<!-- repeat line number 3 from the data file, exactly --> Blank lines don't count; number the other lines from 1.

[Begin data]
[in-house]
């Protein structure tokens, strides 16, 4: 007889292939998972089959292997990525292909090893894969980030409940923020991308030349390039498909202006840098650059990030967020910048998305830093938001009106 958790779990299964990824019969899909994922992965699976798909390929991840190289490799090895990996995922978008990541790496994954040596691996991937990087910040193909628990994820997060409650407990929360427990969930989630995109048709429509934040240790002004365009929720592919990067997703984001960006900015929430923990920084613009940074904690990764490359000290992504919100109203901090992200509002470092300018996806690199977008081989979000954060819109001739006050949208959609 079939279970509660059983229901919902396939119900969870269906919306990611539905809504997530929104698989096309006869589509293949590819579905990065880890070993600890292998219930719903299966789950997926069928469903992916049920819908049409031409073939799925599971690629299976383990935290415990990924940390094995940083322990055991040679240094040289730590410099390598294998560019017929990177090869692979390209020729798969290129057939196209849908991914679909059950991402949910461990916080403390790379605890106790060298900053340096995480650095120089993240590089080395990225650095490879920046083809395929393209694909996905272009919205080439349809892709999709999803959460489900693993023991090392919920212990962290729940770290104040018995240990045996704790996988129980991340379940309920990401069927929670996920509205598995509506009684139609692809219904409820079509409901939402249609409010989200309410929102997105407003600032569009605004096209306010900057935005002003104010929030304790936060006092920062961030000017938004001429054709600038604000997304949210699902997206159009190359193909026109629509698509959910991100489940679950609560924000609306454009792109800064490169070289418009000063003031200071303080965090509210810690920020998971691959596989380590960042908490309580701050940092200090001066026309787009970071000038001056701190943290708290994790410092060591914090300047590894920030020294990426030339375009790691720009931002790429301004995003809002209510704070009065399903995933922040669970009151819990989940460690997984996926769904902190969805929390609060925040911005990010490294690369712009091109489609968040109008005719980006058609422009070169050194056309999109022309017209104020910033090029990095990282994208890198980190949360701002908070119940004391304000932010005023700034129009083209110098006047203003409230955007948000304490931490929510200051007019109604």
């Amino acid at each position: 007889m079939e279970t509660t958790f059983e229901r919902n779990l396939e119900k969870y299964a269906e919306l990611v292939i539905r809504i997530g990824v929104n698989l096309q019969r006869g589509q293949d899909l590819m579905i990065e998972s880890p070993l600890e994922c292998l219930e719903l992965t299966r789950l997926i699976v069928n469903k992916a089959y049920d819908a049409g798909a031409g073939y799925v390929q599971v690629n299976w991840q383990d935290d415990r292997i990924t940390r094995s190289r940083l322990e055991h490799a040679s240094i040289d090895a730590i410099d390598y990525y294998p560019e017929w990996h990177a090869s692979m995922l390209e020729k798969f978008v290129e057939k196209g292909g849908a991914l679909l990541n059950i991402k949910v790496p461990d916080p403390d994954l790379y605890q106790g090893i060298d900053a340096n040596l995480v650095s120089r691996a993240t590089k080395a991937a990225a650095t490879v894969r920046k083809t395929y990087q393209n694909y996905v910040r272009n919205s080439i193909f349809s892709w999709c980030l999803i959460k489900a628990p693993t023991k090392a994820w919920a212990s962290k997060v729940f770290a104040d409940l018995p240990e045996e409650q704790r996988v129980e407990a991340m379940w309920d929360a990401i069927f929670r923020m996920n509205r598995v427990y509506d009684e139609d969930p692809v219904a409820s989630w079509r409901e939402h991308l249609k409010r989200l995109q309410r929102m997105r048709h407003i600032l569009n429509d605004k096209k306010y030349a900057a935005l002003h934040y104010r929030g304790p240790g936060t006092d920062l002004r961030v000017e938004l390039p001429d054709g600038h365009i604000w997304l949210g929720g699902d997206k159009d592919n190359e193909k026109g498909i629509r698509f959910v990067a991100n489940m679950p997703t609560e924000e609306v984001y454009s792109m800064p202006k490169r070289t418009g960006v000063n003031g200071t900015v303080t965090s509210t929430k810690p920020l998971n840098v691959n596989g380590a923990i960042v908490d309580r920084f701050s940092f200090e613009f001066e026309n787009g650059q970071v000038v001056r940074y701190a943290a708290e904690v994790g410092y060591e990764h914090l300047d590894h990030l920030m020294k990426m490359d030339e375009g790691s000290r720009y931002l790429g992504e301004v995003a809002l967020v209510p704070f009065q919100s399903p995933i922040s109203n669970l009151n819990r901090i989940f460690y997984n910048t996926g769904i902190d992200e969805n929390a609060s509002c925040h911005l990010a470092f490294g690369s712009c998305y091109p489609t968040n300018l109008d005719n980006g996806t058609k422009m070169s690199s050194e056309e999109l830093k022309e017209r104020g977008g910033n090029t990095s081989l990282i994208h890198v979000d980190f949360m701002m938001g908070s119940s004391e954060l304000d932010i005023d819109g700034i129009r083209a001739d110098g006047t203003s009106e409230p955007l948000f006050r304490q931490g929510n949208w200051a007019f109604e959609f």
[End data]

């Amino acid at each position: 007889m079939e279970t509660t958790f059983e229901r919902n779990l396939e119900k969870y299964a269906e919306l990611v292939i539905r809504i997530g990824v929104n698989l096309q019969r006869g589509q293949d899909l590819m579905i990065e998972s880890p070993l600890e994922c292998l219930e719903l992965t299966r789950l997926i699976v069928n469903k992916a089959y049920d819908a049409g798909a031409g073939y799925v390929q599971v690629n299976w991840q383990d935290d415990r292997i990924t940390r094995s190289r940083l322990e055991h490799a040679s240094i040289d090895a730590i410099d390598y990525y294998p560019e017929w990996h990177a090869s692979m995922l390209e020729k798969f978008v290129e057939k196209g292909g849908a991914l679909l990541n059950i991402k949910v790496p461990d916080p403390d994954l790379y605890q106790g090893i060298d900053a340096n040596l995480v650095s120089r691996a993240t590089k080395a991937a990225a650095t490879v894969r920046k083809t395929y990087q393209n694909y996905v910040r272009n919205s080439i193909f349809s892709w999709c980030l999803i959460k489900a628990p693993t023991k090392a994820w919920a212990s962290k997060v729940f770290a104040d409940l018995p240990e045996e409650q704790r996988v129980e407990a991340m379940w309920d929360a990401i069927f929670r923020m996920n509205r598995v427990y509506d009684e139609d969930p692809v219904a409820s989630w079509r409901e939402h991308l249609k409010r989200l995109q309410r929102m997105r048709h407003i600032l569009n429509d605004k096209k306010y030349a900057a935005l002003h934040y104010r929030g304790p240790g936060t006092d920062l002004r961030v000017e938004l390039p001429d054709g600038h365009i604000w997304l949210g929720g699902d997206k159009d592919n190359e193909k026109g498909i629509r698509f959910v990067a991100n489940m679950p997703t609560e924000e609306v984001y454009s792109m800064p202006k490169r070289t418009g960006v000063n003031g200071t900015v303080t965090s509210t929430k810690p920020l998971n840098v691959n596989g380590a923990i960042v908490d309580r920084f701050s940092f200090e613009f001066e026309n787009g650059q970071v000038v001056r940074y701190a943290a708290e904690v994790g410092y060591e990764h914090l300047d590894h990030l920030m020294k990426m490359d030339e375009g790691s000290r720009y931002l790429g992504e301004v995003a809002l967020v209510p704070f009065q919100s399903p995933i922040s109203n669970l009151n819990r901090i989940f460690y997984n910048t996926g769904i902190d992200e969805n929390a609060s509002c925040h911005l990010a470092f490294g690369s712009c998305y091109p489609t968040n300018l109008d005719n980006g996806t058609k422009m070169s690199s050194e056309e999109l830093k022309e017209r104020g977008g910033n090029t990095s081989l990282i994208h890198v979000d980190f949360m701002m938001g908070s119940s004391e954060l304000d932010i005023d819109g700034i129009r083209a001739d110098g006047t203003s009106e409230p955007l948000f006050r304490q931490g929510n949208w200051a007019f109604e959609f």